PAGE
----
Located on just under an acre of land, extremely close to the sweeping Lake Worth views of S. Flagler Drive, but on a leafy and extremely quiet dead-end street, this Balinese compound was built in 1950, yet has been thoroughly updated for contemporary life. Located at 250 Essex Lane, does that updating, along with the obscene excesses of today's real estate market, justify a $22 million price tag, however?
Just a few months ago, this 10,000 square foot Palm Beach estate on a sweeping piece of property facing Lake Worth sold for a whopping $55 million, which any sane person might think was an impressive enough price tag, after having been on the market for about five months. But this is how over-the-top the current real estate market is. The house appears to have been almost immediately whallopped back onto the market, with a new listing price of $79 million. If that brash of a flip isn't proof we live in truly bizarre real estate times, than what is?
Designed by its owners, husband-and-wife architectural team Derek and Lisa Vander Ploeg, this 4,800 square foot Boca Raton house was inspired by the organic architecture of Frank Lloyd Wright. Although they skipped some of the more ornery aspects of Frank Lloyd Wright's designs, like how he had a habit of custom-designing everything from the building, to the furniture inside it, and even sometimes the silverware, the house still oozes with Wrightian details.
At the dawn of the new year, just nine days ago, this extensively renovated Palm Beach regency-style property, hit the market for an eye-watering $17.8 million. Originally built in 1970, every inch of the house looks like it's brand-spankin' new, decorated gorgeously, to the umpteenth degree. It's listed by Christopher Leavitt, one of the brokers on the short-lived reality show Million Dollar Listing Miami (boy that feels like a million years ago), which explains what he's doing with his time these days. He must have absconded from Miami. Zillow says most of his listings are that-a-way.
El Solano, the Palm Beach estate once owned by John Lennon and Yoko Ono, has hit the market for a whopping $47.5 million. Lennon bought the house in January 1980, and spent the winter living there. He was killed in December of that year. After proceeding with the home renovation she and Lennon planned together, Ono eventually sold it in 1986.
West Palm Beach is getting a new design-y hotel called the Ben West Palm, slated for opening on February 13th 2020, the day before Valentine's day. The 208 room hotel appears to be inspired by early Floridian history, with an interior design that evokes adventure and tropical escapism. While the public spaces are richly decorated, the guest room interiors will be light and airy, with cream-colored fabrics, leather headboards, and copper fixtures.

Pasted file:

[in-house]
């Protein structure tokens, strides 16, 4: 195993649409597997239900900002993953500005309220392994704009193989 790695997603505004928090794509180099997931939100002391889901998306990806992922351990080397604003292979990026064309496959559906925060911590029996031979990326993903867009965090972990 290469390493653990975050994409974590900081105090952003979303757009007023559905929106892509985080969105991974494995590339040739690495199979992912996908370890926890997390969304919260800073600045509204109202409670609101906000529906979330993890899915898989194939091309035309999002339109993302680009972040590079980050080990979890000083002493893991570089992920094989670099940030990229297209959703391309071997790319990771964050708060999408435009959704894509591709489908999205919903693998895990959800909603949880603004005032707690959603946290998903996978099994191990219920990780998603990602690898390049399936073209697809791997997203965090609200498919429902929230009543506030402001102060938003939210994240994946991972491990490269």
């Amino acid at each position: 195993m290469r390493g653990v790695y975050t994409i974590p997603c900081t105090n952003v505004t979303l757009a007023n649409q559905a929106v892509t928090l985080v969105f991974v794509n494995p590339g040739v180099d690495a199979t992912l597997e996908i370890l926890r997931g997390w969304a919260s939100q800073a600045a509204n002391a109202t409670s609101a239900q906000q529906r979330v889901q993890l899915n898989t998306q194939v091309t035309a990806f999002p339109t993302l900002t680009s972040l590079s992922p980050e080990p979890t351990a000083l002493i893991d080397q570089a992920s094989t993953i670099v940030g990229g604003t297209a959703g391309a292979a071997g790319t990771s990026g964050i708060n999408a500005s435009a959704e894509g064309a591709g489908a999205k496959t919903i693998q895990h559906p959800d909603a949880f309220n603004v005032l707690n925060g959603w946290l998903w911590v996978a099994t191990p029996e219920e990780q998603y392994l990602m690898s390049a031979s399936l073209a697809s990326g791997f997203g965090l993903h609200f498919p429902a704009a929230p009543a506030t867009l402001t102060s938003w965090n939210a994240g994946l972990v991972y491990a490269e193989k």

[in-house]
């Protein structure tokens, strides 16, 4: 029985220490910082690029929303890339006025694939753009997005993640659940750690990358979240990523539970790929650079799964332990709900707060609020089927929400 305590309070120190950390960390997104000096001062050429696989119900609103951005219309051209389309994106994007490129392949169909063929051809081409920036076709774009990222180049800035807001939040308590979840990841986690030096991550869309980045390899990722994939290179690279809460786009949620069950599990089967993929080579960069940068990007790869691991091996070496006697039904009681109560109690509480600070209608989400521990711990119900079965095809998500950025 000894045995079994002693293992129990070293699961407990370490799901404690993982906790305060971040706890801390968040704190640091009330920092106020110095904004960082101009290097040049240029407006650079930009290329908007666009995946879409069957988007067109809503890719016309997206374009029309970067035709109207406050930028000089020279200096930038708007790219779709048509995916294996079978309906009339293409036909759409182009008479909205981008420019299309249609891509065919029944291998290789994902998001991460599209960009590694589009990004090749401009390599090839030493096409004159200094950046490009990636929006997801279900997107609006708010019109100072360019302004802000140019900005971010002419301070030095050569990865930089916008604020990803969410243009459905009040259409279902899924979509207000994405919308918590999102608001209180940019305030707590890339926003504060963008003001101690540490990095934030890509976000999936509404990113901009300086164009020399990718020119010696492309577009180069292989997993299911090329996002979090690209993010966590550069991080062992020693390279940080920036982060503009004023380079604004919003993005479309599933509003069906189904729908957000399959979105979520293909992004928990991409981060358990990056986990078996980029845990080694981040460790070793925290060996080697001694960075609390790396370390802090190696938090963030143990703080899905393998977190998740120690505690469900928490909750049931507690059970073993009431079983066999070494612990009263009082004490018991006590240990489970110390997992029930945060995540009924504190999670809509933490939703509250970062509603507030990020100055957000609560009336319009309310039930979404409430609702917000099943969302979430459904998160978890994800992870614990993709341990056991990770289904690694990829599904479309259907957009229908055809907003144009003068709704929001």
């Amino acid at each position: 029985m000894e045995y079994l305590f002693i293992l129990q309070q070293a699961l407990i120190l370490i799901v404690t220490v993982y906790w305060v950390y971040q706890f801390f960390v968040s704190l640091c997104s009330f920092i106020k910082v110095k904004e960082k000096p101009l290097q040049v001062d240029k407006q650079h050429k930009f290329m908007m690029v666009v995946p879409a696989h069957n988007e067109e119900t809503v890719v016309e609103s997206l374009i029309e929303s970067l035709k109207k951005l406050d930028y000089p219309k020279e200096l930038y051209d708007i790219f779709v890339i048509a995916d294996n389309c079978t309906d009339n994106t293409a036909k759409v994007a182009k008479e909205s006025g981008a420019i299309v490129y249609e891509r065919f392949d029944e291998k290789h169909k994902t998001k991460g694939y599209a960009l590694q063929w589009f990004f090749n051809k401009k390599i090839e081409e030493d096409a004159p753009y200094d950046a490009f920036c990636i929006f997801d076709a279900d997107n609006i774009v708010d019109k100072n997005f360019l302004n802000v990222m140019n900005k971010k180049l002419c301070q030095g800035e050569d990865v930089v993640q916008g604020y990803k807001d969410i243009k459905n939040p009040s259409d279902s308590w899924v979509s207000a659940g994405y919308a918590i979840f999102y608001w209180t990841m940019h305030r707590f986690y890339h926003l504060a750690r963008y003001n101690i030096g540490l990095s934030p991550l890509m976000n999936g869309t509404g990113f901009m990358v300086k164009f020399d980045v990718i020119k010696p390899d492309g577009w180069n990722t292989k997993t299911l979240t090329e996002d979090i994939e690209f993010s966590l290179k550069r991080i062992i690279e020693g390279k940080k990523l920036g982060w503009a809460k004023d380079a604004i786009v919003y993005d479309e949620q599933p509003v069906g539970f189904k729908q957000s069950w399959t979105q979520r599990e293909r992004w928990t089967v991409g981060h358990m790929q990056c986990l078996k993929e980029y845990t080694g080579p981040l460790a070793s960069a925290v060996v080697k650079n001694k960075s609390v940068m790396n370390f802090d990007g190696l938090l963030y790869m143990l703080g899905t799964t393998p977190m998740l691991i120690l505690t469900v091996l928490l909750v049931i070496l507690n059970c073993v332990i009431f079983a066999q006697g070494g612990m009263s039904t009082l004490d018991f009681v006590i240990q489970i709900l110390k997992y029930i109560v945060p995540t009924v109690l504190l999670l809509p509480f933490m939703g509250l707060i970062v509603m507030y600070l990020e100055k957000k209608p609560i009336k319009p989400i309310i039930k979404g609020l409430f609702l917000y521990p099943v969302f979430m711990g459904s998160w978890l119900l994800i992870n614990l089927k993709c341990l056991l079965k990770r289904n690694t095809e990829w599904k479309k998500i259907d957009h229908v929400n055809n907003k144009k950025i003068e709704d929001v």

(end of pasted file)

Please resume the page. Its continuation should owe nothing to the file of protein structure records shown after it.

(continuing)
This home and studio, located in Phipp's Plaza, a residential and commercial plaza with central green space in the center of Palm Beach, is the home and studio of modern-day interior designer Scott Snyder, and was the home and studio of Marion Sims Wyeth, an architect who designed many notable projects around South Florida in the freewheeling 1920s.
The Related Companies, the New York-based developer of the massive Hudson Yards in New York, and sister company to the Related Group, that Miami-based megadeveloper, is bringing a few substantial new projects to Downtown West Palm Beach. On May 16th the Related Companies broke ground on 360 Rosemary, an upscale office building adjacent to the Virgin train station, and concurrently to that they announced 575 Rosemary, a mixed use tower, and One Flagler, another office building, heading for the area.
Like everything the Donald does, the conversion of the historic Mar-a-Lago estate in Palm Beach into a private club in 1995 was thick with controversy, with Trump himself often playing the bad guy. In the first few years, there was scheming, sex, and decadence, the perfect storm for a great story about the 1 percent. The latest issue of Vanity Fair features an essay by Laurence Leamer, author of Mar-a-Lago: Inside the Gates of Power at Trump's Presidential Palace. Here are the juiciest tidbits from the story: